by Kirstie Summers
January 2018

“After more than twenty years out of prostitution, I am still having to explain my criminal record to any prospective employer,” says Fiona Broadfoot. “It feels like explaining my history of abuse.”

Fiona was coerced into selling sex after meeting a pimp at the age of fifteen. To this day, she has a conviction of “loitering for the purposes of being a common prostitute” on her permanent record.

She is one of a group of women who are suing the government over criminal record checks that harm their ability to work and live their lives after escaping forced prostitution. Convictions such as these restrict their opportunity for employment, education or even volunteering within their communities. This not only damages their ability to earn a living, but also to have an active involvement in their neighbourhood and even the lives of their children.

The case was heard in the High Court and we are waiting for the outcome which may take weeks. It argues that, by retaining and disclosing these convictions, the current policy violates the Modern Slavery Act, as the women in question were forced into selling sex as teenagers.

If this case is successful, it could pave the way for a new attitude towards women in prostitution in the UK, which in turn could make it easier for women to escape the lingering ramifications of their past. Harriet Winstrich, the Birnberg Peirce solicitor acting on behalf of the women, claims that the current law “continues to punish victims” of sex trafficking.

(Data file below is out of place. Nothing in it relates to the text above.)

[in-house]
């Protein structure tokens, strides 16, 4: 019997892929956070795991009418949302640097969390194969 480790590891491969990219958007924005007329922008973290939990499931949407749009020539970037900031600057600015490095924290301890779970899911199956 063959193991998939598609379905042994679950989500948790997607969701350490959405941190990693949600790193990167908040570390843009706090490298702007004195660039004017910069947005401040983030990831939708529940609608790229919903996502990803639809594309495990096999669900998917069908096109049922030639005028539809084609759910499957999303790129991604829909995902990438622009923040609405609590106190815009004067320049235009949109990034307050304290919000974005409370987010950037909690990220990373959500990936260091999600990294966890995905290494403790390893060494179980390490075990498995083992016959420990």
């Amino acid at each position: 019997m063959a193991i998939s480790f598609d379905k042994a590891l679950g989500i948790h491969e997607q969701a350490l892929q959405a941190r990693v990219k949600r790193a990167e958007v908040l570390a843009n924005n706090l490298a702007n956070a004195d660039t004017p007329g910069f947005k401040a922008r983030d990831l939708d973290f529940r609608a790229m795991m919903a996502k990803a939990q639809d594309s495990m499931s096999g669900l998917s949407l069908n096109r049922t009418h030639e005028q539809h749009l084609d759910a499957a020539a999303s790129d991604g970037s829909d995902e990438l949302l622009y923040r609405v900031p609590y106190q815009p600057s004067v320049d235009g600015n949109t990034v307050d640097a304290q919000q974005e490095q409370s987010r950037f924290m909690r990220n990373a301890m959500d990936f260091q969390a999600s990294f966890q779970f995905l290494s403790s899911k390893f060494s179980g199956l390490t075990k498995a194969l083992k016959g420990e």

This could be the first step towards new legislation that stops targeting women who are victims of an oppressive sex industry and instead penalises the men who take advantage of those women.

Many of the claimants in this case have chosen to remain anonymous.

One said, “It doesn’t matter what it is – trying to help out at my kids’ school or the local Brownies’ coffee morning, trying to be a governor or a councillor, applying to education or training or employment – even volunteering in so many fields – with children, with the elderly, in care, with vulnerable people, with youth work, with social work – all need a DBS and then you get treated like some sort of pariah or sex offender. 

"But it’s not fair – I never chose that life and I fought hard to get out of it but I’m always being pulled back to it as though that’s who I am, but it’s not who I am.” 

FiLiA supports this legal challenge, as well as the Abolitionist Model which seeks to criminalise the men who buy sex, thereby decreasing the demand which feeds a global trade in disadvantaged women.